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Get Past the Stress of Critical Thinking Essays

Updated on November 5, 2018
Ronna Pennington profile image

Ronna Pennington is a community college educator and distance education support specialist focused on student success.

Don't let critical thinking questions stress you out. Follow these few simple steps to critical thinking success.
Don't let critical thinking questions stress you out. Follow these few simple steps to critical thinking success. | Source

I see it a lot from students who enter college classes right out of high school. They want to succeed and, let's face it, that means giving the correct answers on assignments. However, one of the biggest differences students face upon entering college is that the focus seems to shift from tests that ask them to simply provide the right answer to assignments that require some introspection.

There are several reasons students may be uncomfortable with critical thinking assignments. Maybe they're lazy and just don't want to do the work. Maybe handwriting an in-class essay is just more difficult than typing it on a computer. I believe more likely,however, that the problem is simply that students have never been taught the critical thinking process.

What is a critical thinking question?

A critical thinking question is one that asks a student to analyze something, to think about a topic a different way, or to consider additional viewpoints. Instead of asking what year the U.S. Constitution was created, a critical thinking question might ask, "Discuss the concerns the founding fathers addressed in the U.S. Constitution. Was their solution to these concerns effective? Discuss why or why not."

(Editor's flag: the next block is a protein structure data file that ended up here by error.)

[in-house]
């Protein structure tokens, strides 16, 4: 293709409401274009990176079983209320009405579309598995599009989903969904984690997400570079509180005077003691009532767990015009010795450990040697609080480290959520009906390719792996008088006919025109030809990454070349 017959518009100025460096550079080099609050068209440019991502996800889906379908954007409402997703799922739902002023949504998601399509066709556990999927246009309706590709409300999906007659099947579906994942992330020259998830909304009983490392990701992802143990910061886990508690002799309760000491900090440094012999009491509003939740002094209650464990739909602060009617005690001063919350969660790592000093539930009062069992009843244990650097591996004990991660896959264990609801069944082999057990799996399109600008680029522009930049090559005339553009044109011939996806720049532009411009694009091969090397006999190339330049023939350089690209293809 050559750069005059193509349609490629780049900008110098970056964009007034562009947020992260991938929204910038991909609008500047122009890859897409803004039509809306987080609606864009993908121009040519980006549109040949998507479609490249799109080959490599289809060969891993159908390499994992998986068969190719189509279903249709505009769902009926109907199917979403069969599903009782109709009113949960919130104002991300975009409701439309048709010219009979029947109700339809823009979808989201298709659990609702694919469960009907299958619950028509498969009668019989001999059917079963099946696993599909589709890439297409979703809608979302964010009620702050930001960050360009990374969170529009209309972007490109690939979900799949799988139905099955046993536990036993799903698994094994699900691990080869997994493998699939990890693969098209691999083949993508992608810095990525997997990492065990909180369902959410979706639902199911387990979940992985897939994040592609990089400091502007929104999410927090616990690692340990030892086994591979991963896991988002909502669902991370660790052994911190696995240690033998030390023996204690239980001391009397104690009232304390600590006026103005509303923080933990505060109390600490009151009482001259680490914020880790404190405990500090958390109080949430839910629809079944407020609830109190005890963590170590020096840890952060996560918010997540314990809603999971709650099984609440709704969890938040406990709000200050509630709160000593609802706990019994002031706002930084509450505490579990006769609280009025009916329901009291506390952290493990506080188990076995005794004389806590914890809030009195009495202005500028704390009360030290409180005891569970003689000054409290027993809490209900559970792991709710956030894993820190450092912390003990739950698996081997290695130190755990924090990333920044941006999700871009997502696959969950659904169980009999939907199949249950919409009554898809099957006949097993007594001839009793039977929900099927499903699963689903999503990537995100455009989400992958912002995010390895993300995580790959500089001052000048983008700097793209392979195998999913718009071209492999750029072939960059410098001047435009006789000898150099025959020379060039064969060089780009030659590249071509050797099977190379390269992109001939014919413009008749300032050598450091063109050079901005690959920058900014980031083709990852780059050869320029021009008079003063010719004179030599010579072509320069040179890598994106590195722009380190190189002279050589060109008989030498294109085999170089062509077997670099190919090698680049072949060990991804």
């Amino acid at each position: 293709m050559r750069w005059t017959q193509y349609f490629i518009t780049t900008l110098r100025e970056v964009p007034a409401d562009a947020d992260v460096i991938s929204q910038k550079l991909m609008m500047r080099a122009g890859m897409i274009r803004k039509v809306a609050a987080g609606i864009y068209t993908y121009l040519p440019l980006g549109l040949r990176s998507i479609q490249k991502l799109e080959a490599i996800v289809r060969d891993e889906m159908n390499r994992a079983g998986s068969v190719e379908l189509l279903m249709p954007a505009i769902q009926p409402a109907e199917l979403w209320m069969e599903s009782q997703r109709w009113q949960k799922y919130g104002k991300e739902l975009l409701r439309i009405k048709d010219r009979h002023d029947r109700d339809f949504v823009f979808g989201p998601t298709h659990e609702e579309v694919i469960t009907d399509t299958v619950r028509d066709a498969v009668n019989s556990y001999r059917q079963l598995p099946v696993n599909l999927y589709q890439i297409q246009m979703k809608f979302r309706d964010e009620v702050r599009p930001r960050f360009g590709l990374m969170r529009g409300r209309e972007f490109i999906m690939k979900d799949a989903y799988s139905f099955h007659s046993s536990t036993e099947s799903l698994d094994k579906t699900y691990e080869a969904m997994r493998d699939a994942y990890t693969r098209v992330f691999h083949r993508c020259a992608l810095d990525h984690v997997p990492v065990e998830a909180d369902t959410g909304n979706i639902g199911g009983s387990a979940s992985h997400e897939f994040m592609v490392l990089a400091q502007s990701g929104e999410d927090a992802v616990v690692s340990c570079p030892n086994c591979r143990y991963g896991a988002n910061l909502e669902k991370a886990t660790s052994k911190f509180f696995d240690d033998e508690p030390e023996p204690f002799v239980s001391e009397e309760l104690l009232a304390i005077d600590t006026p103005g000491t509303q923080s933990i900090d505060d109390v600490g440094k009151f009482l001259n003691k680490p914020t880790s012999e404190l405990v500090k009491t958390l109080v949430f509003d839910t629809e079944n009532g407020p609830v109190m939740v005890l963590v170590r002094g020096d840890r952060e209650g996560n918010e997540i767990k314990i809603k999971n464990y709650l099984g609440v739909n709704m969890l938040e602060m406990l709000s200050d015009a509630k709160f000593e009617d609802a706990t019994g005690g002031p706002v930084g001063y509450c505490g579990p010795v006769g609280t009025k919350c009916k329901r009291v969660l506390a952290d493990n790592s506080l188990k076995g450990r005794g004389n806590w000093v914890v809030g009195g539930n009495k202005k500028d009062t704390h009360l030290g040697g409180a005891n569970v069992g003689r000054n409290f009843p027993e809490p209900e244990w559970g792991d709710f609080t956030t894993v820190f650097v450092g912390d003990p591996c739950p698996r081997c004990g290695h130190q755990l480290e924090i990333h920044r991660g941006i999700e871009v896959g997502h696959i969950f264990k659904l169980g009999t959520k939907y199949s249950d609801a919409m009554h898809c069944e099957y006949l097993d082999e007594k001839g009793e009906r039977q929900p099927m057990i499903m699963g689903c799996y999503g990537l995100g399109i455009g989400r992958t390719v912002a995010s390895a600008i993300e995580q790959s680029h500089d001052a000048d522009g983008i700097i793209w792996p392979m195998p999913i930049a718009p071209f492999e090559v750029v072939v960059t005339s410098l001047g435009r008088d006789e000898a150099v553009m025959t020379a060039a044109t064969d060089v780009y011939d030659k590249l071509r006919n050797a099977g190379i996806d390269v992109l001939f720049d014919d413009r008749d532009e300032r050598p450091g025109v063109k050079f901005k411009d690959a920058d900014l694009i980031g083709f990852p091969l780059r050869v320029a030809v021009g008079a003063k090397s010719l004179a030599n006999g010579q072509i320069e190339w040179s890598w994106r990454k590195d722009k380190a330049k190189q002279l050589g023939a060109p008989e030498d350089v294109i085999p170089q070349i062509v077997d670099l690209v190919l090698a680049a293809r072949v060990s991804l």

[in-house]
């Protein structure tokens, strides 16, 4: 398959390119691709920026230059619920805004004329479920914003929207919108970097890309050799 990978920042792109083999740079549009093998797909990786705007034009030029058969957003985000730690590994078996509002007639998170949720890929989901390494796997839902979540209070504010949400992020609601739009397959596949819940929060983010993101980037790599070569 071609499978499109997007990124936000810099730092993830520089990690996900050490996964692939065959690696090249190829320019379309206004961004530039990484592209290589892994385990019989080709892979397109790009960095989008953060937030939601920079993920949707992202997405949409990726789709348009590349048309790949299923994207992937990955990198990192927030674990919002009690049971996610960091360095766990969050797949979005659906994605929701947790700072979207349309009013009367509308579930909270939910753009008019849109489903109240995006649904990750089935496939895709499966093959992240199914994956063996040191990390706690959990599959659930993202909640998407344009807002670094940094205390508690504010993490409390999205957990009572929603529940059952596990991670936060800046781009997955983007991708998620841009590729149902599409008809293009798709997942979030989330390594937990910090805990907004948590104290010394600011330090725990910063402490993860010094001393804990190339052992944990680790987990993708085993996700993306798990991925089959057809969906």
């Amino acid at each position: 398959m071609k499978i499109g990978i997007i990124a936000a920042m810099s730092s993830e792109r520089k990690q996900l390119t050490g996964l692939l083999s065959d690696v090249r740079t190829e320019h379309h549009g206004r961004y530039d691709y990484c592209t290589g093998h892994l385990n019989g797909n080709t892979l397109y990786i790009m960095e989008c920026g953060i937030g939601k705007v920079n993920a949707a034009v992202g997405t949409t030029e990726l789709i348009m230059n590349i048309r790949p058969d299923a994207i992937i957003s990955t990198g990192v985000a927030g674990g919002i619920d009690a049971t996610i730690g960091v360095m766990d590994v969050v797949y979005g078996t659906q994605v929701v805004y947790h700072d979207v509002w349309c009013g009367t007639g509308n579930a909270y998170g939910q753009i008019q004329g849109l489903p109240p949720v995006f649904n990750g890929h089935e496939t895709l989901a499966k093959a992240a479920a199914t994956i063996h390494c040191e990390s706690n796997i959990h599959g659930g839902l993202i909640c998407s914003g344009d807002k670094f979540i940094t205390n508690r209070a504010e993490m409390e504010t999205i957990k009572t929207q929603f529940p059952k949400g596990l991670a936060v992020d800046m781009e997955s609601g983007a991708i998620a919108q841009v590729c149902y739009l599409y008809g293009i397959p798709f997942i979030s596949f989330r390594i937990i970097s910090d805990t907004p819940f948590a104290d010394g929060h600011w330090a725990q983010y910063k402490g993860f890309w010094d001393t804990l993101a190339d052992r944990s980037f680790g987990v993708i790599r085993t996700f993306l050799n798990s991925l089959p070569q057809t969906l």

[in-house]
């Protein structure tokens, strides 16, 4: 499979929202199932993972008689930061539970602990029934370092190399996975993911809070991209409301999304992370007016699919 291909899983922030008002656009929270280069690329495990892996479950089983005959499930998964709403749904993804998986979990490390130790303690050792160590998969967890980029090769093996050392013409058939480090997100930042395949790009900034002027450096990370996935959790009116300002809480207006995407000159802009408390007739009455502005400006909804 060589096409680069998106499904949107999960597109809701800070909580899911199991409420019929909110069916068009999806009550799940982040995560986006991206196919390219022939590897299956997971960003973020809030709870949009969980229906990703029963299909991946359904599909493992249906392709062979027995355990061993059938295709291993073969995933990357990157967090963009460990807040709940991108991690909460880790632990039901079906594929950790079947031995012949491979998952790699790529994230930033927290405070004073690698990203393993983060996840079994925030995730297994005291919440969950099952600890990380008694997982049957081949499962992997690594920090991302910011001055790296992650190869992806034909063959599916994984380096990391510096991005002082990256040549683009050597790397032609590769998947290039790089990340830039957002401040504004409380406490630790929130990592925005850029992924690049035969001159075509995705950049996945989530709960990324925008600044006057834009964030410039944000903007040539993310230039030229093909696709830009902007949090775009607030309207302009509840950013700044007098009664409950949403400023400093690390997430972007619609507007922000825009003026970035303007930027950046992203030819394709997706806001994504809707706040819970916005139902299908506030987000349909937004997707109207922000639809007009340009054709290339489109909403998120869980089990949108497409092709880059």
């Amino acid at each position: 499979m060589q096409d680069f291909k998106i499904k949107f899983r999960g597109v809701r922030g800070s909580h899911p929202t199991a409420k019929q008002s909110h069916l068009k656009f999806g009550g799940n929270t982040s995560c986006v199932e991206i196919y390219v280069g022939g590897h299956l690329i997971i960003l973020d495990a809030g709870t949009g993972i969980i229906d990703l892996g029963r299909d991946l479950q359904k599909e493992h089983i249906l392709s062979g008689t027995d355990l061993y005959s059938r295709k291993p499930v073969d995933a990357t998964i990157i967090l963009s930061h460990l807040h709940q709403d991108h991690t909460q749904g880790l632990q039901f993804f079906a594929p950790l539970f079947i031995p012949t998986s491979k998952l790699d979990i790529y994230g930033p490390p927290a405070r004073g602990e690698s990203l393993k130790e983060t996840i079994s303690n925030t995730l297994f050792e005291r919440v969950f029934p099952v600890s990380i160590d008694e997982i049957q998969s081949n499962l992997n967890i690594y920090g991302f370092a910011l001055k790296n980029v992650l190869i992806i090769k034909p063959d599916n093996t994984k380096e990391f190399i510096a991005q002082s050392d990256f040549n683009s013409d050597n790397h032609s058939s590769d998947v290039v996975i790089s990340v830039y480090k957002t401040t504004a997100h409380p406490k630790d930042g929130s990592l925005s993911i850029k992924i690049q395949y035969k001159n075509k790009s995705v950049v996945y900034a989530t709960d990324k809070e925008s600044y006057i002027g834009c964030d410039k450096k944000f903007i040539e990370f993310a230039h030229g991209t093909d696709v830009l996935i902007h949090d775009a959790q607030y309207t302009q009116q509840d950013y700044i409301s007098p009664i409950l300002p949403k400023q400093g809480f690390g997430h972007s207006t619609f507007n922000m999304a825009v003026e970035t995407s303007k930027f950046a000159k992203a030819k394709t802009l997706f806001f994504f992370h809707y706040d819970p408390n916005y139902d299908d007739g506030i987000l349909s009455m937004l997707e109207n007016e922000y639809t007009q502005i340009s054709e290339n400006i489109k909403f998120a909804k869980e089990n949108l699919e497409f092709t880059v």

Answering a critical thinking question

As you see in the question above, your critical thinking question will involve your opinion, but it needs to be your educated opinion. Read whatever the instructor assigns for assigned reading. If you need more details or explanations to understand the material, follow through on that.

Armed with knowledge, you can now attack that critical thinking question. Take one section of it at a time. The first question in the example above wants to know what problems the founding fathers addressed in the U.S. Constitution. Your reading materials will tell you that the colonists didn't ever want to get into a situation again where a monarch, or one person or small group, had total power over them. You can go on to write about what inspired them include several articles under the Bill of Rights.Explain why they included things such as freedom of speech and religion, the right to bear arms, and protection from unreasonable search and seizure. Your learning materials may or may not state that information, but you should be able to gain that understanding from reading them.

The next question asks whether the founding fathers' solution was effective, and to discuss why we believe it. This is where you have to think. Consider all the details that you have, then make your choice. I'd say that it was effective because we have a government of checks and balances established to provide continuous protection against overbearing rule.

See, that wasn't so hard.

Extra tips

  • Some instructors just want you to answer the question. Whether you respond with one paragraph or two pages won't matter. Some, however, require a word count. Be sure to compose your essay in a Word or Google doc so you can track the number of words as you write.
  • To meet word count, write more about the parts of the topic that you understand really well. You still have to address the part you might not really "get," but you'll shine in the areas you do.
  • Don't include the essay title or your name as part of the word count. This trips up more students than you'd imagine.
  • Know what plagiarism is and don't do it. Use your own words. Your instructor may use a plagiarism checker and will spot it. Even those who don't use one will spot wording that doesn't sound like it was written by you, then Google it, to discover you copied and pasted. It's not enough to give credit to the source. You must explain the thought or idea in your own words.

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